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 Isi Liebler: A morally and politically dysfunctional Government

by Isi Liebler May 24, 2015



[First published in Israel Hayom]


The recent shenanigans that preceded the expansion of the government sickened even those reconciled to the reality that, since the Menahem Begin era, there exists a total lack of ethics in the Israeli political arena.


Prime Minister Benjamin Netanyahu has succeeded in consolidating his government and may have ensured that it will survive its full term of office - making him the longest presiding Prime Minister of Israel.


In this case, Netanyahu was not being Machiavellian. Like any politician, understandably his principal objective was to increase his paper thin parliamentary majority in order to retain power. But there is little doubt that his objective was also to create a government that reflected the unity of the nation in terms of security issues and which our adversaries and allies alike could not dismiss as extreme right wing. I believe that he genuinely desired to incorporate Zionist Union or the bulk of its parliamentarians into his government. But ultimately he realized – as Herzog himself subsequently conceded – that he was unable to gain the support of the Labour party. Even if Herzog delivered a number of Labour MKs, the coalition would be highly unstable and likely to break up at any time.


Avigdor Lieberman, realizing that his political future was at risk if he remained in an opposition headed by the Joint Arab List, signaled his arch political enemy that he was willing to join the government and in less than 24 hours, the deal was cobbled together.

Netanyahu saved his government by this volte farce. But it may yet prove to be a pyrrhic victory.


As the global community prepares to exert more pressure – including UN Security Council Resolutions designed to coerce us into accepting indefensible borders - we will be perceived as having an even more extreme right wing government. This will undoubtedly be exploited by President Obama as justification for not employing the US veto to anti-Israeli Security Council resolutions.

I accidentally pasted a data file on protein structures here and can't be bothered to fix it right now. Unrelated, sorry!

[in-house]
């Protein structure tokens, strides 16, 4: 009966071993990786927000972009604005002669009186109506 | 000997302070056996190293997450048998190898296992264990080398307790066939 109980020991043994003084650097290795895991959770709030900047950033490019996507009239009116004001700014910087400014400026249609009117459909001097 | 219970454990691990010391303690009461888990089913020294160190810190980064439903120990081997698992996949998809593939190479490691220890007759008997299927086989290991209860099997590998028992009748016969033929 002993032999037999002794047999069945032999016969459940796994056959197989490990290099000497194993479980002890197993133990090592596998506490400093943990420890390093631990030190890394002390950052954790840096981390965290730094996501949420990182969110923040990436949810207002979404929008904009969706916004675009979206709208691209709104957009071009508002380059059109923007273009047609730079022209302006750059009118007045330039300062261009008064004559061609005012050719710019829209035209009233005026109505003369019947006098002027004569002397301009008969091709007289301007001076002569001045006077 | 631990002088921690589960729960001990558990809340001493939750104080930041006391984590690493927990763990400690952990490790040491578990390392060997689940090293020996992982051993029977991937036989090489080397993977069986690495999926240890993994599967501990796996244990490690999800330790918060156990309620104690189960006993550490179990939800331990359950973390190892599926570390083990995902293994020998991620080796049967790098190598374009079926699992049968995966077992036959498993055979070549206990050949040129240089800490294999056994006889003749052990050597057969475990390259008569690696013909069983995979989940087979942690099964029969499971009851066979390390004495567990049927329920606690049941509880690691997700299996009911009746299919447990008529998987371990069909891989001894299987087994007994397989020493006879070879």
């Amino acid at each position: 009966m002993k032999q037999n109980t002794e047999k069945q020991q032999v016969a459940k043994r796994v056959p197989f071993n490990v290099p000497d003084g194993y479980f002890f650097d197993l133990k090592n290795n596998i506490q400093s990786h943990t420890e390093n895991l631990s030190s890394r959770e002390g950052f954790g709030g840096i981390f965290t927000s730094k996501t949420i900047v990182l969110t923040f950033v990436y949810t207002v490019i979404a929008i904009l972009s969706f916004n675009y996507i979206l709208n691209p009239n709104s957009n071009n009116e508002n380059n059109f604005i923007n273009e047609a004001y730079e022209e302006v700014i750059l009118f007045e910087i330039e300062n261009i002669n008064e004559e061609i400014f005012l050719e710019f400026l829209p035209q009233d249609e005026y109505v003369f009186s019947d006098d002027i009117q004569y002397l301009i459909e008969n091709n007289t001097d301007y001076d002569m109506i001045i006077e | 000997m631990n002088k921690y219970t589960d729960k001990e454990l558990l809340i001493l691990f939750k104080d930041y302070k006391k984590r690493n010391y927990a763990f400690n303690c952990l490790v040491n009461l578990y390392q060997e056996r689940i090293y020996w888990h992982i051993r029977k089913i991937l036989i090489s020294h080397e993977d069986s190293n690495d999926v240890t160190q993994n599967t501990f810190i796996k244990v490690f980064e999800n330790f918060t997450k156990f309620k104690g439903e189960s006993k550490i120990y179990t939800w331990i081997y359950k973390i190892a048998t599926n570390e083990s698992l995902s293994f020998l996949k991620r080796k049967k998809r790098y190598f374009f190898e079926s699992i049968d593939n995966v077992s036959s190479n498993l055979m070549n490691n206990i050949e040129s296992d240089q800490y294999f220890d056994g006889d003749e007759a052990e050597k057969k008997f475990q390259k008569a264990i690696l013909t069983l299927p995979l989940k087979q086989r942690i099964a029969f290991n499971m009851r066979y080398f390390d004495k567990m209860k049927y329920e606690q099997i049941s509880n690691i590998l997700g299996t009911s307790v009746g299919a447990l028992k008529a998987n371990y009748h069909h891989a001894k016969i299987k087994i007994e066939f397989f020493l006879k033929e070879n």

On the domestic level, Netanyahu’s cavalier treatment of his former political allies in order to further his own ends by increasing the government – at any cost - leaves a very bitter taste.


The manner in which Moshe Ya’alon was displaced as Defense Minister by Lieberman was almost surrealistic. When Lieberman served as Foreign Minister he abused his position and misrepresented Israel. To appoint him as Defense Minister, possessing no military experience whatsoever, is grossly unsuitable and reminiscent of the disasters associated with Amir Perez.


In contrast, Moshe Ya’alon was an exemplary Defense Minister of Israel. He was considered a man of exceptional integrity, one of the few who was renowned for promoting the national interest rather than his personal ambitions. His absence from the next Security Cabinet is a great loss for our national security.


Over the past month, Ya’alon was justly criticized for making a number of ill-considered statements, creating tension when encouraging IDF personnel to speak out against political decisions they considered inappropriate.


However, Ya’alon’s controversial remarks had no bearing on Netanyahu’s subsequent acquiescence to Liebermann’s demand for the Defense Ministry. What is clear is that Ya’alon – one of Netanyahu’s loyal allies over many years - was not treated as a loyal partner or adequately consulted. The result was that he exploded and, despite the belated offer of Foreign Minister, resigned from the government and Knesset announcing he would return to politics at a later date and become a contestant for the leadership.

How has this impacted on domestic politics? The country’s biggest loss is Ya’alon whose wise advice and military knowledge is irreplaceable. The other loser is Bugie Herzog who genuinely sought to bring Zionism back into the Labour Party and marginalize the delusionary leftists who have hijacked his party. To this end, he fought his own party colleagues but failed in his effort to create a national unity government. His party will now be in shambles until it sorts itself out and elects a new leader.


The big winner in this new government, aside from Lieberman, will be Yair Lapid who will benefit immensely at the polls and is likely to represent an alternative leadership at the next elections.


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